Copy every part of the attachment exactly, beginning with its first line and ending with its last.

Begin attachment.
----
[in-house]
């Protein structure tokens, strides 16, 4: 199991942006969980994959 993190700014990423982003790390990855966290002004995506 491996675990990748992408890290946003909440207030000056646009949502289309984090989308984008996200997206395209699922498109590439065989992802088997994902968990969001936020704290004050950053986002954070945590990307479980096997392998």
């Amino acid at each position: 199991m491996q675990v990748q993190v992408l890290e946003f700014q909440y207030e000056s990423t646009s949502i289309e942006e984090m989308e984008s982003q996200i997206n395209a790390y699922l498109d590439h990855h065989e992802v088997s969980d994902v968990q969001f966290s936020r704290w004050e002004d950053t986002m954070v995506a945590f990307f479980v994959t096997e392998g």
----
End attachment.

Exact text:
[in-house]
């Protein structure tokens, strides 16, 4: 199991942006969980994959 993190700014990423982003790390990855966290002004995506 491996675990990748992408890290946003909440207030000056646009949502289309984090989308984008996200997206395209699922498109590439065989992802088997994902968990969001936020704290004050950053986002954070945590990307479980096997392998």
């Amino acid at each position: 199991m491996q675990v990748q993190v992408l890290e946003f700014q909440y207030e000056s990423t646009s949502i289309e942006e984090m989308e984008s982003q996200i997206n395209a790390y699922l498109d590439h990855h065989e992802v088997s969980d994902v968990q969001f966290s936020r704290w004050e002004d950053t986002m954070v995506a945590f990307f479980v994959t096997e392998g």